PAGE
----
Bottled formulas and thoughtless regurgitation.
I lump these two complaints into the same category because they both revolve around a lack of originality (as does the crime of classical pastiche, but that one deserved its own section). Self-plagiarism and formulaic music are not unique to the film world, but it’s one of the more frequently lodged complaints by critics who wish to question film music’s legitimacy as an art form.
And with good reason. From the contracted music committees of the golden age to the remotely controlled clones of today, numerous exhibits in the annals of film music are obvious reflections of the assembly lines from whence they came.
The two biggest (mainstream) culprits in this crime zone are the legions within Hans Zimmer’s empire and, once again, James Horner.
Zimmer’s many musical children are responsible for the countless iterations of Crimson Tide during the nineties, and the countless iterations of Gladiator during the oughts. Zimmer scores that began as fairly original works spawned a soulless army of imitators, usually under Zimmer’s watchful eye. All too often in Hollywood, corporate decisions have trumped artistic ones, and the suits with no concern for originality or artistic integrity have reached for the “Instant Blockbuster” packet o’ music: just add water and stir.
Horner has no suits to blame but his own (though he’s usually seen wearing smart cardigans and ascots). In score after score he has reduced old themes, reused them, and then recycled them again. (A more green composer you will not find.) Snobby critics of film music will attest that Danny Elfman, Jerry Goldsmith, John Williams, and <insert any film composer here> are no less guilty of self plagiarism—but with Horner the accusations hold water.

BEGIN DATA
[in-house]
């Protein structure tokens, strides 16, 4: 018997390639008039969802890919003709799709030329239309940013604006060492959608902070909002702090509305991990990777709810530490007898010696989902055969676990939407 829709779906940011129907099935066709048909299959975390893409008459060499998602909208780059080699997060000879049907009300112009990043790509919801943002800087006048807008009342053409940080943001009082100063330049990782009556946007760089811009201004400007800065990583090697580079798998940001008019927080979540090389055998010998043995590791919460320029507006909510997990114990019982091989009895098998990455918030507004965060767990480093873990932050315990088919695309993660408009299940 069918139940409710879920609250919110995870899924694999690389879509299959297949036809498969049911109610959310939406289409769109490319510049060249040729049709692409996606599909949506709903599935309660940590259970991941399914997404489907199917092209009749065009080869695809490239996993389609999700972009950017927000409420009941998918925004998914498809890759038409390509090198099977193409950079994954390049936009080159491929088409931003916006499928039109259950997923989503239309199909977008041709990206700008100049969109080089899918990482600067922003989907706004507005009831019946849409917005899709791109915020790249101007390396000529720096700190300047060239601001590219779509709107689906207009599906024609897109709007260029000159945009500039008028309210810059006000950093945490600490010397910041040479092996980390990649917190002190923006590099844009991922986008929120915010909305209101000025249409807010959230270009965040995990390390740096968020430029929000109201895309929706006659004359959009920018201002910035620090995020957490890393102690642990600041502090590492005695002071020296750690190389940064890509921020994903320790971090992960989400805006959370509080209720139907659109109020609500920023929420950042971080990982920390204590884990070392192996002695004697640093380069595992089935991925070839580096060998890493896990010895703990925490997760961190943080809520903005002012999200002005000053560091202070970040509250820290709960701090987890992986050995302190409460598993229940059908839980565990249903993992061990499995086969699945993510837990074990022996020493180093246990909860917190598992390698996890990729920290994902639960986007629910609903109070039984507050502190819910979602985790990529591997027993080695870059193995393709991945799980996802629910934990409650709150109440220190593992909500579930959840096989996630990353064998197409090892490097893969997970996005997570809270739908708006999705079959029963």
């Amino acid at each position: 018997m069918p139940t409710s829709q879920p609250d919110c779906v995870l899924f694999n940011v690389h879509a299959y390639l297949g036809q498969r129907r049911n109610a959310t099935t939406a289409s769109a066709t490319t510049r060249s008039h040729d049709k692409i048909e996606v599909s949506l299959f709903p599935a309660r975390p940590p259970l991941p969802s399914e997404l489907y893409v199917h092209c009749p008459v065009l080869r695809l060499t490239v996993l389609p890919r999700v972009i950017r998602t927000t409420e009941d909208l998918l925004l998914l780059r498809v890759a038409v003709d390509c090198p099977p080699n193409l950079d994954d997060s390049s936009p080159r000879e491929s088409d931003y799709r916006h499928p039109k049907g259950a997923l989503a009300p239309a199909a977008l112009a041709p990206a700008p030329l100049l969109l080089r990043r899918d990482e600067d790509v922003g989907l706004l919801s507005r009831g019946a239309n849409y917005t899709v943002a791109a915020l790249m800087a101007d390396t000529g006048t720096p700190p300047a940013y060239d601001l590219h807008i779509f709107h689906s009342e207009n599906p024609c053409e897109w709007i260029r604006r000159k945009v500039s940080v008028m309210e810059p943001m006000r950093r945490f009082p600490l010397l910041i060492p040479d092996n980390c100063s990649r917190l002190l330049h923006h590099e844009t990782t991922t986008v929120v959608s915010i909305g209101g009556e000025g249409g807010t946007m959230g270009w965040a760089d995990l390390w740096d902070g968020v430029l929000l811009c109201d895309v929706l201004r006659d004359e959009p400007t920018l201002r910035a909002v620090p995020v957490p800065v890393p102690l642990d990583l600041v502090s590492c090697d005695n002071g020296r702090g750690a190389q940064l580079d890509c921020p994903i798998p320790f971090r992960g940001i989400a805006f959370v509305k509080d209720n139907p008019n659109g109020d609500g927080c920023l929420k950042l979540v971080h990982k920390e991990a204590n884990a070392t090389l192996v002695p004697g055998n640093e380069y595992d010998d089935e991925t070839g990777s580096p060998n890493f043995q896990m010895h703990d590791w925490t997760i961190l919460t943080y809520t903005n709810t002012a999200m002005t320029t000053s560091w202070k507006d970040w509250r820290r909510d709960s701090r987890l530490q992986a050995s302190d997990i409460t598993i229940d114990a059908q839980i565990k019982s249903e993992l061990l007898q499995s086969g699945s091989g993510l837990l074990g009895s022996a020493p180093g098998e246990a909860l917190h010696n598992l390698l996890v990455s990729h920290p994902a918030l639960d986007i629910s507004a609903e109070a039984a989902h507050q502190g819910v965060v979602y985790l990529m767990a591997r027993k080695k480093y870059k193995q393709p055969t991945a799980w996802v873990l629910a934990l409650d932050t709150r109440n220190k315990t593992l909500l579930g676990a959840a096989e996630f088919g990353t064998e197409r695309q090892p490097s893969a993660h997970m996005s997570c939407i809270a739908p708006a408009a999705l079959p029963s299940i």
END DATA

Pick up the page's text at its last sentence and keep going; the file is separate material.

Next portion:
Composers like Elfman, Goldsmith, and Williams will indeed recycle a thematic idea here or a passage there; show me one composer—classical, film, or otherwise—who hasn’t. But Horner doth take the cake, his own cake, with his unsettlingly consistent practice of serving up variously garnished leftovers. As I said earlier, I actually like a lot of Horner’s music; but ye critics, have at him, because he mostly deserves your scorn.
The accusations I’ve highlighted in this series are the three biggest I’ve heard for why film music cannot be considered a legitimate, independent art form in the same league as concert music. They basically boil down to either 1) lack of originality, or 2) lack of musicality. In the examples I mentioned, and in many others I didn’t, these accusations are legitimate. The film music universe is populated with plenty of no-talent hacks, lazy composers, and commercially-motivated production companies…not to mention time constraints, tiny budgets, last-minute replacement scores, and all the other demons that plague even the best film composers.
The critics have sufficient ammunition to attack plenty of film scores and composers, but not enough to besmirch the genre as a whole. For out of a body of music that includes homogeneity and shameless Wagnerianisms emerges a majestic arsenal of rich, original, intelligent, emotional, complex, and heavenly works. These scores are the testaments to the power of film music—the inherent potential of true melodram—and to the limitless possibilities a good composer has when writing a narrative piece of music for film.